What do we do after we eff up?
We learn, we develop and we grow.
After recently discovering traces of Palm Oil in some of our products, we’re taking the opportunity to further educate ourselves, and our community, on this global issue.
With optimism at our core, we’re determined to do better for our people and the planet.
We invite you to join us on this journey.
So, what is Palm Oil?
Palm Oil is derived from the fruit of the oil palm tree. It can be extracted from the fruit in two ways: from the flesh of the fruit - often used in food products - and from the kernel (the stone in the middle of the fruit) - typically used in cosmetics.
Palm Oil can be found in around 50% of the products we consume daily in food, cosmetics, cleaning and personal care products. It is also commonly used to manufacture biofuel.
Why is it considered controversial?
Palm Oil is the most widely used vegetable oil in the world. The commodity can only grow within 10 degrees of the equator in the tropical regions of the earth with Indonesia and Malaysia producing 85% of the world’s palm production.
This means that our current demands are placing a huge amount of pressure on some of the most biodiverse areas of the planet.
This is directly causing mass loss of habitat and wildlife as well as violating human rights and intensifying the effects of climate change.
What products is Palm Oil used in?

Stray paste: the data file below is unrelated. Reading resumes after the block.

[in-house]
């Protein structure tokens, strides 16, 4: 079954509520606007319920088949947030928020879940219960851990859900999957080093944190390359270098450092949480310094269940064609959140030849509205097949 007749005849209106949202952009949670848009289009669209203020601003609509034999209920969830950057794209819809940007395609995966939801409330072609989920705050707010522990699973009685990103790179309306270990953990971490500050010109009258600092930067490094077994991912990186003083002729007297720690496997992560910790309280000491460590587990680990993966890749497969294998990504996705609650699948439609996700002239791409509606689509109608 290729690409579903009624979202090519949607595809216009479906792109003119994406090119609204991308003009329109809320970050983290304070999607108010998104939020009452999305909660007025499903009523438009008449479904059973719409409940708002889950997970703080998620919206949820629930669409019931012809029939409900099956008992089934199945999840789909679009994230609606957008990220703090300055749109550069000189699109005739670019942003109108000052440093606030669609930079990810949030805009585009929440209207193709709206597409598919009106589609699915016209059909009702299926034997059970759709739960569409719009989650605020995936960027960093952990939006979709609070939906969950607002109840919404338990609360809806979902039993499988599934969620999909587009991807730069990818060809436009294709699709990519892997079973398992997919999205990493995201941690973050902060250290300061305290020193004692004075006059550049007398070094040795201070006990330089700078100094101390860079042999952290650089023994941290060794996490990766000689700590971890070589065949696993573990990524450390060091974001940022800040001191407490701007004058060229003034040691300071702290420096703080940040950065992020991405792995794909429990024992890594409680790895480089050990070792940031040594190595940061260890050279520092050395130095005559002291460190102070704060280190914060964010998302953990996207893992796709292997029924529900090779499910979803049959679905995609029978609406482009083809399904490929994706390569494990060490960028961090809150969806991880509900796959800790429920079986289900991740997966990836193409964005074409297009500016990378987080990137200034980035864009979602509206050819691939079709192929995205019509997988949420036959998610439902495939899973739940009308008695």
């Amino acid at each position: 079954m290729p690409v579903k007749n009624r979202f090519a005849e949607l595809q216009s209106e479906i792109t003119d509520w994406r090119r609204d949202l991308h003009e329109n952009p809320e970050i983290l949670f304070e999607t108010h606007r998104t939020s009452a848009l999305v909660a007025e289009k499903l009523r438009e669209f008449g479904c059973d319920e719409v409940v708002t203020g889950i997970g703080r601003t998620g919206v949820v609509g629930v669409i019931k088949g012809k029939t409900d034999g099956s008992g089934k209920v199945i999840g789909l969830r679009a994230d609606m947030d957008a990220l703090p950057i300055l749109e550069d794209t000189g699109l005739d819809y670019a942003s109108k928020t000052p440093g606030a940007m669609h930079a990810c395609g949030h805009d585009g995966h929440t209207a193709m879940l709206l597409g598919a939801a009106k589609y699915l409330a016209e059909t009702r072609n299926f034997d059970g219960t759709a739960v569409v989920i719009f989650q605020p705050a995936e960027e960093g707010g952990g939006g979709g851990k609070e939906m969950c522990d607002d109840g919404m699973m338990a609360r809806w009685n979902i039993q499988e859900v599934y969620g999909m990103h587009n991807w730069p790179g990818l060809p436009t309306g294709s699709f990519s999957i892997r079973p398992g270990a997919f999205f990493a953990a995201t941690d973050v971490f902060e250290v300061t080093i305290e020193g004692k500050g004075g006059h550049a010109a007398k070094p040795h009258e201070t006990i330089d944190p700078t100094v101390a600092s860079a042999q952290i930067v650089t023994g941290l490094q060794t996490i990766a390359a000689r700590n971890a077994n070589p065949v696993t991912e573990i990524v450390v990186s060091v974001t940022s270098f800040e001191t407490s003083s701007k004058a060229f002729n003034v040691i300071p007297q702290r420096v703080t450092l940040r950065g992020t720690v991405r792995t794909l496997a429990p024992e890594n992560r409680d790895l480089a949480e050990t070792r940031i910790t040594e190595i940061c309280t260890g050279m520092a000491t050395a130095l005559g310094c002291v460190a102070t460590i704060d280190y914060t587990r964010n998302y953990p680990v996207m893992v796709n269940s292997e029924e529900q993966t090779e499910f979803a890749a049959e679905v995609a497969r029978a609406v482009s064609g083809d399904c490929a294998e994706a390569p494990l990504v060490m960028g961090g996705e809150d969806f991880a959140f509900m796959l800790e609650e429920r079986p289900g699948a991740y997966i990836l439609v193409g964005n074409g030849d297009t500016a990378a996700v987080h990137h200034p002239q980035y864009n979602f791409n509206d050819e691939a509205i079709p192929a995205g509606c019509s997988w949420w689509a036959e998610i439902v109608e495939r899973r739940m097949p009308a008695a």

Unknown to many, the food industry is in fact responsible for 72% of worldwide Palm Oil usage. Ice cream, biscuits, breakfast cereal, and margarine are just some of the popular food products it is found in.
It is also widely used in cosmetics such as toothpaste, make-up and skincare as well as household cleaning products like dishwashing and laundry products.
The issue with identifying Palm Oil.
Here’s the thing, Palm Oil is often disguised and hidden in the ingredients list under many different names making it so confusing for us consumers.
In fact, Palm Oil Investigations outline 440 potential names for Palm Oil! The ingredients in our products which contain Palm Oil are Sodium Lauryl Sulfoacetate in our Bar Range and Coco-Caprylate/Caprate in our Sunscreen range.
Whilst we were informed that these ingredients were derived from Coconut Oil, we have since discovered that they do contain traces of Palm Oil.
What have we done since this discovery?
We’re continuing to sell our affected products to ensure we don’t create any unnecessary waste, which has always been, and continues to be, a core belief within Seed & Sprout.
We’re donating 10% of all profits to International Animal Rescue Indonesia (IAR), who support land protection and restoration, and promote better land use planning practices.
We made a $50,000 donation to the Orangutan Alliance - an independent, non-profit organisation and registered charity that provides support for reforestation, orangutan rescue, and other meaningful projects that counteract the devastation caused by the Palm Oil Industry.
They believe in both prevention and cure which is why we wanted to support the incredible work they do.
We’re in the process of conducting a company wide health check on all our manufacturers and partners to ensure we have all relevant certification in place, and are making informed decisions on the sources of our raw materials used in all of our products.
We’re working with Palm Oil Investigations (POI) to support us and deepen our understanding of this issue.